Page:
Commencement 2023: Matthew Bayliss

A white male college student poses for a portrait in a studio

Future educator channels learning experiences to advocate for students with learning disabilities

By David Miller

“Experience is the best teacher.”

For Matthew Bayliss, this proverb rings true in multiple ways. The Stillman College senior interdisciplinary studies major aspires to be a K-12 teacher and has spent the last three months substitute teaching in Tuscaloosa. He also completed two consecutive semesters of field studies at Southview Elementary and Oakdale Elementary Schools.

a white male college student plays clarinet in a church
Bayliss played clarinet in both the Blue Pride Marching Bond and Blue Pride Concert Band.

As it would for any teaching candidate, these classroom experiences provide a wealth of perspective and practice that buoy the knowledge gained in Stillman’s School of Education.

But for Bayliss, his experiences as a learner are equally as foundational to how he prepares for his career. Bayliss, who has autism, says his background creates a heightened awareness of students’ disabilities.

“Every child has a level of disability that will affect their performance in a regular class,” Bayliss says. “Some are autistic, some may have a behavioral issue, or some may have a specific learning disability. I try to use my experience as a special education student to try to incorporate that into elementary ed resource rooms.”

Bayliss will earn his degree Saturday at Stillman’s commencement exercise before pursuing a career in special education. He said he draws motivation from the experiences he and former classmates had in both inclusion and self-contained classroom settings in Fultondale and Hueytown to fuel his advocacy for special education students.

“As a teacher, when you’re in those classes, you have to find a way to connect with those special needs students,” he said. “They all need a voice. For instance, using technology in general ed classrooms to create the best possible learning opportunities.”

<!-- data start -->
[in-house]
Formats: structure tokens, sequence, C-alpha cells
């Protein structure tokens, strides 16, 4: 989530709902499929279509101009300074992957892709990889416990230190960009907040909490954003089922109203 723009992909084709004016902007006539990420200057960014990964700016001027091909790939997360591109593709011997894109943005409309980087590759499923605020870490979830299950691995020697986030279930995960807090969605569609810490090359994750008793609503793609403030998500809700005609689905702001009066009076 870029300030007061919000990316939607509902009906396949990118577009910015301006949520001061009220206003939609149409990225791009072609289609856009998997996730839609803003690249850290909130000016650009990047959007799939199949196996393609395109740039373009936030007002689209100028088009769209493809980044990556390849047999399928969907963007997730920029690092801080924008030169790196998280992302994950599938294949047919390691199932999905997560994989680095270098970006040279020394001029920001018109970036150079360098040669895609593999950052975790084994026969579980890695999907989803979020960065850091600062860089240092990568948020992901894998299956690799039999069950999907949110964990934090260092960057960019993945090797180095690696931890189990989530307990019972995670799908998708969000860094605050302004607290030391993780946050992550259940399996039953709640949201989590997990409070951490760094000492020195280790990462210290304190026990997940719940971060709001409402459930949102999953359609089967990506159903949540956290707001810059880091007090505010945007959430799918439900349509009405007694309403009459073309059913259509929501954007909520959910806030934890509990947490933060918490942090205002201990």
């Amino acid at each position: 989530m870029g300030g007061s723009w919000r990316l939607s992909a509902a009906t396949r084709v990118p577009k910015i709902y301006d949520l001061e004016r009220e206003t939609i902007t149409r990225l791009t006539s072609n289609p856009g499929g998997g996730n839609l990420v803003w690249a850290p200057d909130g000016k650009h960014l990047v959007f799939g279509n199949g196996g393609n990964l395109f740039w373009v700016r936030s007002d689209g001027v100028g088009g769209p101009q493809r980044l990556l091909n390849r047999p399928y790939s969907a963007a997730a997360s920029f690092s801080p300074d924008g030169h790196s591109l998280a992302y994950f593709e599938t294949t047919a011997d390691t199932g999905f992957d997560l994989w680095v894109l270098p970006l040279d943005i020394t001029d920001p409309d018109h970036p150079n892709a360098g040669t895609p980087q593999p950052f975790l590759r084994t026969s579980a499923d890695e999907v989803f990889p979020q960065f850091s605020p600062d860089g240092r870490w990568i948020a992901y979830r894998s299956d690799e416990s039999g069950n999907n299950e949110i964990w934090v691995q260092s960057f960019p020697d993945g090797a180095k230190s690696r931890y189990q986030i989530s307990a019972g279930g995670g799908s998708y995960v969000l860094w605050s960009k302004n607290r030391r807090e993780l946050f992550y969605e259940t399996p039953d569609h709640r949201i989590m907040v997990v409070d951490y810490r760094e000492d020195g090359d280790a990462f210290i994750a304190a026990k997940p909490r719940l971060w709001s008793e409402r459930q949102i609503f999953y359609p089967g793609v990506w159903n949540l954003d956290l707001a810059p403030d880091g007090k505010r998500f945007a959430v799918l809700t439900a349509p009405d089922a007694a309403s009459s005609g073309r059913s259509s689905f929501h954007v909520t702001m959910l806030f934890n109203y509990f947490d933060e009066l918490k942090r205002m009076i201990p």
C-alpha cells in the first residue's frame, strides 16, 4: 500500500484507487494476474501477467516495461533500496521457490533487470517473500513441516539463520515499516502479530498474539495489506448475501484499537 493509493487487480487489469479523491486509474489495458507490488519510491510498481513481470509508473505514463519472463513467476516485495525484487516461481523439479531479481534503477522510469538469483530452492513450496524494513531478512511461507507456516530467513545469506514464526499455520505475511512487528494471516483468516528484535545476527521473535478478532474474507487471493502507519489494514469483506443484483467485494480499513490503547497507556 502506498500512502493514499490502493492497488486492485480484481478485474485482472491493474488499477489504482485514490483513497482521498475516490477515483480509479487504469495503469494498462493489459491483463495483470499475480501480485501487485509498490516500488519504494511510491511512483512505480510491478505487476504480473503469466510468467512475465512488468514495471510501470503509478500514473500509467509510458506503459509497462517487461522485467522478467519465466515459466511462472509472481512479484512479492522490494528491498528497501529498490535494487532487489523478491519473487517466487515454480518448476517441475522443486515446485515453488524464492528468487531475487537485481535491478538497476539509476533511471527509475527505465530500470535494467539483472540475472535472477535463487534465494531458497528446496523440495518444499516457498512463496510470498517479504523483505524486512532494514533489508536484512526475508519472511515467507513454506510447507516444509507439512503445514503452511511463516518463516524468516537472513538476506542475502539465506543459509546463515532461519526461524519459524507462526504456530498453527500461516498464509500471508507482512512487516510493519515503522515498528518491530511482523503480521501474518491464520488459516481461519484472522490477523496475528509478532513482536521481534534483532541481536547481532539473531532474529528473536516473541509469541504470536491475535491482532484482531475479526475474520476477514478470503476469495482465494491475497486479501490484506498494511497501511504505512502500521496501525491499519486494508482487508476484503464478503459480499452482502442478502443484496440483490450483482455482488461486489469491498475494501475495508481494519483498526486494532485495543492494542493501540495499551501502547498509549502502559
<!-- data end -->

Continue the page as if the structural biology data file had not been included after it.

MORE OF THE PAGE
Added supports for unique learners is critical for schools to achieve the best outcomes, regardless of level. Bayliss knows this first-hand at Stillman College, where he received tutoring in the Arts ‘n Autism Learning Independence for Education and Employment Program (LIFEE), which is housed in Knox Hall on Stillman’s campus. Bayliss initially connected with LIFEE as a volunteer while serving on Stillman’s Campus Activities Board (CAB). He said he was struggling in a “basic Christian beliefs” class on campus and eventually sought tutoring at LIFEE.

“I ended up pulling my grade to B,” Bayliss said. “I’ve bonded with the students and staff in LIFEE ever since.”

Laquandra Ivy, College LIFEE coordinator, said Bayliss will be the first College LIFEE student to earn a college degree.

“Watching Matthew grow academically has been such a sight to see,” Ivy said. “He doesn’t know it, but he motivates all our other students who are enrolled with our program to get their degree. I’m super excited to see where he lands next, and I wish him the best of luck with his next adventure. His LIFEE family is so proud of him.”

As Bayliss prepares for commencement Saturday, he said he’s spent “every day of the last two weeks” reflecting on his time at Stillman. Bayliss played clarinet for the Blue Pride Marching Tigers and served in both CAB and the Stillman Student Government Association.

He said he’ll leave Stillman with “no regrets,” though he would have liked to be involved in more activities, such as a joining a Divine 9 fraternity.

“I have friendships, bonds, and memories that will last a lifetime,” Bayliss said. “Being an RA, being in band for two years, everything we’ve had going on the last two years post-COVID … we all made it.”